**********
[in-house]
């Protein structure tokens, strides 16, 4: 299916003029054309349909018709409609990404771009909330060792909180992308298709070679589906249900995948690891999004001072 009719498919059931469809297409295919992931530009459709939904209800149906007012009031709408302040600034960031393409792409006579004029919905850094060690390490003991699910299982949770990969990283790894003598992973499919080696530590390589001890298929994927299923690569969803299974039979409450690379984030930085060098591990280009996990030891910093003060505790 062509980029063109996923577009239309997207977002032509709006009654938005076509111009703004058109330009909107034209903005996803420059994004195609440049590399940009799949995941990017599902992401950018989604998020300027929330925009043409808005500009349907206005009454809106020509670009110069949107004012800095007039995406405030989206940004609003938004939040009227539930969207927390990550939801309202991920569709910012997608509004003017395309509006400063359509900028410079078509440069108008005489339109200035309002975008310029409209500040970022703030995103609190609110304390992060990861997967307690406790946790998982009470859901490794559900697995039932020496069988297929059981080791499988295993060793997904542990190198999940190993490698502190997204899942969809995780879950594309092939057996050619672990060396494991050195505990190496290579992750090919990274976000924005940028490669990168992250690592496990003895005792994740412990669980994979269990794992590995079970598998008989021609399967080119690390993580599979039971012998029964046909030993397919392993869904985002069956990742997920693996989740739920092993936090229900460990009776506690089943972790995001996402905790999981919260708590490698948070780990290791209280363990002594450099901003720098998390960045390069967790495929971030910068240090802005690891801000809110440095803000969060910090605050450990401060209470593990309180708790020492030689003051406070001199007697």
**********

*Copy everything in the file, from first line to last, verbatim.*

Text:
[in-house]
């Protein structure tokens, strides 16, 4: 299916003029054309349909018709409609990404771009909330060792909180992308298709070679589906249900995948690891999004001072 009719498919059931469809297409295919992931530009459709939904209800149906007012009031709408302040600034960031393409792409006579004029919905850094060690390490003991699910299982949770990969990283790894003598992973499919080696530590390589001890298929994927299923690569969803299974039979409450690379984030930085060098591990280009996990030891910093003060505790 062509980029063109996923577009239309997207977002032509709006009654938005076509111009703004058109330009909107034209903005996803420059994004195609440049590399940009799949995941990017599902992401950018989604998020300027929330925009043409808005500009349907206005009454809106020509670009110069949107004012800095007039995406405030989206940004609003938004939040009227539930969207927390990550939801309202991920569709910012997608509004003017395309509006400063359509900028410079078509440069108008005489339109200035309002975008310029409209500040970022703030995103609190609110304390992060990861997967307690406790946790998982009470859901490794559900697995039932020496069988297929059981080791499988295993060793997904542990190198999940190993490698502190997204899942969809995780879950594309092939057996050619672990060396494991050195505990190496290579992750090919990274976000924005940028490669990168992250690592496990003895005792994740412990669980994979269990794992590995079970598998008989021609399967080119690390993580599979039971012998029964046909030993397919392993869904985002069956990742997920693996989740739920092993936090229900460990009776506690089943972790995001996402905790999981919260708590490698948070780990290791209280363990002594450099901003720098998390960045390069967790495929971030910068240090802005690891801000809110440095803000969060910090605050450990401060209470593990309180708790020492030689003051406070001199007697």